All manuscripts under review or published with FDR are subject to screening using Plagiarism plagiarism-prevention software called (Ithenticate). Plagiarism is a serious violation of publication ethics. Other violations include duplicate publication, data fabrication and falsification, and improper credit of author contribution.  Thus, Plagiarism or Fraudulent or knowingly inaccurate statements constitute unethical behavior are unacceptable, and submitting the same manuscript to more than one journal concurrently constitutes unethical publishing behavior and is unacceptable.

The development of CrossCheck is a service that helps editors to verify the originality of papers. CrossCheck is powered by the Ithenticate software from iParadigms, known in the academic community as a provider of Turnitin.  For a searchable list of all journals in the CrossCheck database, please visit:

All new submissions in the (FDR) are automatically screened using CrossCheck within the editorial system. Editorial Board Member may also choose to run a similarity report at any other point during the review process or post-publication. The default similarity report view gives the percentage of the text of the manuscript that has overlapped with one or more published articles. Figures and equations cannot be checked at present. Note that a high similarity score does not necessarily indicate plagiarized text. A similarity score of 30% could mean 30% text in common with one source but could equally mean 1% text in common with 30 different sources. Re-used text that has been legitimately cited in the Bibliography may all contribute to the similarity score. The subject knowledge of an editorial expert is vital to interpreting the CrossCheck report and determining whether there are any grounds for concern.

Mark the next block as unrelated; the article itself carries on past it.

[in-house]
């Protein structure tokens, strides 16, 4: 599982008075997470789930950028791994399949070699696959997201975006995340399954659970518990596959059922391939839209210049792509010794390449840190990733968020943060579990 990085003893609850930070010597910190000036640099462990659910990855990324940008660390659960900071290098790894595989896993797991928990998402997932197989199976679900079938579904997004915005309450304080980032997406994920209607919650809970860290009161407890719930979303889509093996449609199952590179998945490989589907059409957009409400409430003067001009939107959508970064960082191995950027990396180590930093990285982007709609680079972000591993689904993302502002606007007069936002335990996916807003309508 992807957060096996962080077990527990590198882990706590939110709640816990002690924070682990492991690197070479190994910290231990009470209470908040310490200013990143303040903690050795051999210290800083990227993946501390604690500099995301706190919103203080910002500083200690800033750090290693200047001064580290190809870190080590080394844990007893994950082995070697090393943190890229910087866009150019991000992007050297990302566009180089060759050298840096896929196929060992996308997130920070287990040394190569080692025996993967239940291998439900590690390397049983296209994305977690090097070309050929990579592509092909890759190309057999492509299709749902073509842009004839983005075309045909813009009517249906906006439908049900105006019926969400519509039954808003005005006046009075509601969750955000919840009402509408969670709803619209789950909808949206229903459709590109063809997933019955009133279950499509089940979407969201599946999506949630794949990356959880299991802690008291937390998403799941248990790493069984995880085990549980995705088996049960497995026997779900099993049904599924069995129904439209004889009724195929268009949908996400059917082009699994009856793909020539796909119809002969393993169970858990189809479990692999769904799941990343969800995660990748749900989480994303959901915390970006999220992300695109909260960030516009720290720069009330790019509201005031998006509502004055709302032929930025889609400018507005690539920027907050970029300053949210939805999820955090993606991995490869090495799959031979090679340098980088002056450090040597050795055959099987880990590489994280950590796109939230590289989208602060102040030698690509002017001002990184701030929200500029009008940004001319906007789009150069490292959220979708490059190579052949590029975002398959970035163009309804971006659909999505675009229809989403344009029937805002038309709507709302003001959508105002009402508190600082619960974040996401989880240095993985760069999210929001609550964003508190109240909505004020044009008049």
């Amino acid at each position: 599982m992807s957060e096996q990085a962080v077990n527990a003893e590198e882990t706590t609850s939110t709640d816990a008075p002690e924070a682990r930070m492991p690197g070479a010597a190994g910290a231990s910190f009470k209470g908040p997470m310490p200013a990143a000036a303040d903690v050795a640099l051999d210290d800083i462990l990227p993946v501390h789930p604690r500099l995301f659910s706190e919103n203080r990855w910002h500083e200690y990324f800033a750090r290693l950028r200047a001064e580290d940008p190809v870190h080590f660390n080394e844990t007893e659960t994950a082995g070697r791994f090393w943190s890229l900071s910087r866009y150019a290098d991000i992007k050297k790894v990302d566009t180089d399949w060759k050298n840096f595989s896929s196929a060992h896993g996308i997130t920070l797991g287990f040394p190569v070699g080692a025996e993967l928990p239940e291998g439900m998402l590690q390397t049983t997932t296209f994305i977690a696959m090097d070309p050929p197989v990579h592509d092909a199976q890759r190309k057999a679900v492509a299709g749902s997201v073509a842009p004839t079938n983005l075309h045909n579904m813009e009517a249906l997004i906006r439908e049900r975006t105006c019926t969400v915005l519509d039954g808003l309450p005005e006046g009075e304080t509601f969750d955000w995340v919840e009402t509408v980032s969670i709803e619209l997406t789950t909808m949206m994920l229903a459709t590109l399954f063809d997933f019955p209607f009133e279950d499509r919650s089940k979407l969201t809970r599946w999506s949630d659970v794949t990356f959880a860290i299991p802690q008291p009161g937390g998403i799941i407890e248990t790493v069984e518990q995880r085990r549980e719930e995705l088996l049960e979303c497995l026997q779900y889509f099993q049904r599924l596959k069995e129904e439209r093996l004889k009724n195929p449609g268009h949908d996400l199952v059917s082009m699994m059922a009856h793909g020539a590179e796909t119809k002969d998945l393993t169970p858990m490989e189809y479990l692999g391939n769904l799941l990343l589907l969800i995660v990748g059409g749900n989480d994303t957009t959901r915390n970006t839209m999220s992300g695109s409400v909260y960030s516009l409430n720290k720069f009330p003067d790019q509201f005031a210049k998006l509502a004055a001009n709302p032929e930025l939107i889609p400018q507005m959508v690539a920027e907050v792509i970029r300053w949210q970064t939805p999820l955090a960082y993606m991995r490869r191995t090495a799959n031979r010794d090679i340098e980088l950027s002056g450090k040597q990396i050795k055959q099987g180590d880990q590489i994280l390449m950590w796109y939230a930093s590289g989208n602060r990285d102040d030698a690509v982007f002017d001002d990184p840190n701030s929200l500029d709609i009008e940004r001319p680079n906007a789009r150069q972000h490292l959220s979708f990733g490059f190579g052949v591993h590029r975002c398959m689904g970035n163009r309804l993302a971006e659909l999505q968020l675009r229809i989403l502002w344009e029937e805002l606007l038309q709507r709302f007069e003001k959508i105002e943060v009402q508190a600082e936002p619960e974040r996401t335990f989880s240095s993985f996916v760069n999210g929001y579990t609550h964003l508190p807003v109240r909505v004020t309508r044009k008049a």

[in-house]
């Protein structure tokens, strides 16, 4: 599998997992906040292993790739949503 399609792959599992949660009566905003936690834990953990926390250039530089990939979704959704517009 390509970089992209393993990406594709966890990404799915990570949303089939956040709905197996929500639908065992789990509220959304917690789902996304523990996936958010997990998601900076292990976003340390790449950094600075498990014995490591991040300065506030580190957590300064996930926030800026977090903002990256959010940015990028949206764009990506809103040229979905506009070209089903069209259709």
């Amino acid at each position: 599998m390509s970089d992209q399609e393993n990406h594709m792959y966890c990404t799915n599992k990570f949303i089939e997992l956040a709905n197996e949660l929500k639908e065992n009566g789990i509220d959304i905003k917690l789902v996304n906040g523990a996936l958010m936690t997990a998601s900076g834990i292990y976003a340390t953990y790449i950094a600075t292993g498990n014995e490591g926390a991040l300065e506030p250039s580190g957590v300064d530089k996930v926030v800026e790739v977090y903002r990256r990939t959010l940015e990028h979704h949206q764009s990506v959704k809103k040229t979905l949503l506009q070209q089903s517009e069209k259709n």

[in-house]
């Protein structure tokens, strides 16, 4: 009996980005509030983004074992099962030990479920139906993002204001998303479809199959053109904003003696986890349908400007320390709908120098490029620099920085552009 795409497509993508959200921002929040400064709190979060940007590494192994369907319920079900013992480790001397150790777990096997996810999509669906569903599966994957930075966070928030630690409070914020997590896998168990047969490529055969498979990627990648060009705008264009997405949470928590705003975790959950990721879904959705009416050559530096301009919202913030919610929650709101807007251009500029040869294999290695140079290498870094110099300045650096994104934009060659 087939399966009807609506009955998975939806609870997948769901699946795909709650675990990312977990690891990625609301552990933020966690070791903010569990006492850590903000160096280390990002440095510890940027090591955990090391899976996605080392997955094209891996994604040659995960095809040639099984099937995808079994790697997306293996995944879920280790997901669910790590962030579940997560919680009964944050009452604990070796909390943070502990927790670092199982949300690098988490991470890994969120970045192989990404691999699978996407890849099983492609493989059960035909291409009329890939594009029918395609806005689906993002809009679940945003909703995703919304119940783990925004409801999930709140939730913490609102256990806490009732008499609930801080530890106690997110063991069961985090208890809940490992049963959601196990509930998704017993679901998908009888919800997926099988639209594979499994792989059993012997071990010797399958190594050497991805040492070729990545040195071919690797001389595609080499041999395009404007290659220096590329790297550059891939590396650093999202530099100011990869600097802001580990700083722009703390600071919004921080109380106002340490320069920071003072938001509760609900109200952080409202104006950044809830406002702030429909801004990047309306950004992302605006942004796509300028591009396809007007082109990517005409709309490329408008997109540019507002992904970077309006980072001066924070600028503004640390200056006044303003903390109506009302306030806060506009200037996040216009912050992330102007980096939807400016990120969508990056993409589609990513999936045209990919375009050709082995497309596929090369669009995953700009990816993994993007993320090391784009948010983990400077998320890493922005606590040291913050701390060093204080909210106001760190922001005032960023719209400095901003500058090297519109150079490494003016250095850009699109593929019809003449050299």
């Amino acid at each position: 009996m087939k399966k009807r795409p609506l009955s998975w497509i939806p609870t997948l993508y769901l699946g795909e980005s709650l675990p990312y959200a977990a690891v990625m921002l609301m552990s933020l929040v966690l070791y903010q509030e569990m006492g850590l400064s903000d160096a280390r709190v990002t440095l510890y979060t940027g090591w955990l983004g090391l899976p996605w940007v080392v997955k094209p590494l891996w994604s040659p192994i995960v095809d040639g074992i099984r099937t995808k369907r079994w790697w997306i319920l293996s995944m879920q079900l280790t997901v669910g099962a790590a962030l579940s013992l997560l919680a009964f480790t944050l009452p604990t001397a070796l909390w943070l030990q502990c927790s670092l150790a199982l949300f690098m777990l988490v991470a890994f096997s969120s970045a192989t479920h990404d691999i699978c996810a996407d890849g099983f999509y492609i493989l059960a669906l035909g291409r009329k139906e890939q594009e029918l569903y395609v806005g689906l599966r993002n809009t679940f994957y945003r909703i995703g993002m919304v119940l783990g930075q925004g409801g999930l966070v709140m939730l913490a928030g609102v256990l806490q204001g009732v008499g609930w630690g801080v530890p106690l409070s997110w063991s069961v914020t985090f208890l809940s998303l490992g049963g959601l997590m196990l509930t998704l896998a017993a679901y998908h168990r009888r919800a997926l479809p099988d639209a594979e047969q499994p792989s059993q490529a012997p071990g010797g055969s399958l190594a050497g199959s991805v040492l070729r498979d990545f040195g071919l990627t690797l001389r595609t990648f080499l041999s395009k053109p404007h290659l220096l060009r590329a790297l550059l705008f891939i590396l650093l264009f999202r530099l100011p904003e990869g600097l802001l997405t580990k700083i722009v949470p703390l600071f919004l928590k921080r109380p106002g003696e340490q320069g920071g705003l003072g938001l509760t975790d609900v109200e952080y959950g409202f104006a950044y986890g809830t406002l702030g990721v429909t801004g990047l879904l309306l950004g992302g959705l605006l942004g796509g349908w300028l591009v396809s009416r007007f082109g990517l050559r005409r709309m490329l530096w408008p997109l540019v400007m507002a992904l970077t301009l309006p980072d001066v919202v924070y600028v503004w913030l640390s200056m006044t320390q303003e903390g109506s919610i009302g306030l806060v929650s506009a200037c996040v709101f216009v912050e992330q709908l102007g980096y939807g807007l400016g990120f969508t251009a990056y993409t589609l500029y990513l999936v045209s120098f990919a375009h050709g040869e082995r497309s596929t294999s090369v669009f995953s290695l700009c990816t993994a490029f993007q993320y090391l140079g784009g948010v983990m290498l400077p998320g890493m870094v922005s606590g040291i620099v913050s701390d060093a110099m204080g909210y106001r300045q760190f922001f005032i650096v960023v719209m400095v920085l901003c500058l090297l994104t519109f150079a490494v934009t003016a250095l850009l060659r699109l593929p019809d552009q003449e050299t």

Self-plagiarism in FDR, where an author republishes their own previously published work without proper citation or permission, can lead to severe consequences. Firstly, it undermines the integrity of academic publishing by compromising the novelty and originality expected in scholarly contributions. Editors and peer reviewers rely on the assurance that each submission presents new insights. Moreover, self-plagiarism can distort citation metrics and impact assessments, affecting an author's academic reputation. Journals may reject or retract the article, leading to wasted time and effort. Emphasizing the importance of ethical publishing practices not only ensures adherence to professional standards but also maintains the credibility of both individual researchers and the broader scientific community.


Addressing Plagiarism in Research Publications

When plagiarism is detected in a published research article, the (FDR) takes swift action by retracting the paper, clearly marking it as "Retracted" in red, and updating databases like Scopus and Google Scholar accordingly. Simultaneously, the implicated researcher is barred from publishing future work within the journal, safeguarding academic integrity. This comprehensive approach not only addresses the immediate issue but also imposes lasting consequences on the researcher's scientific standing, serving as a deterrent against future misconduct and preserving the credibility of scholarly publications.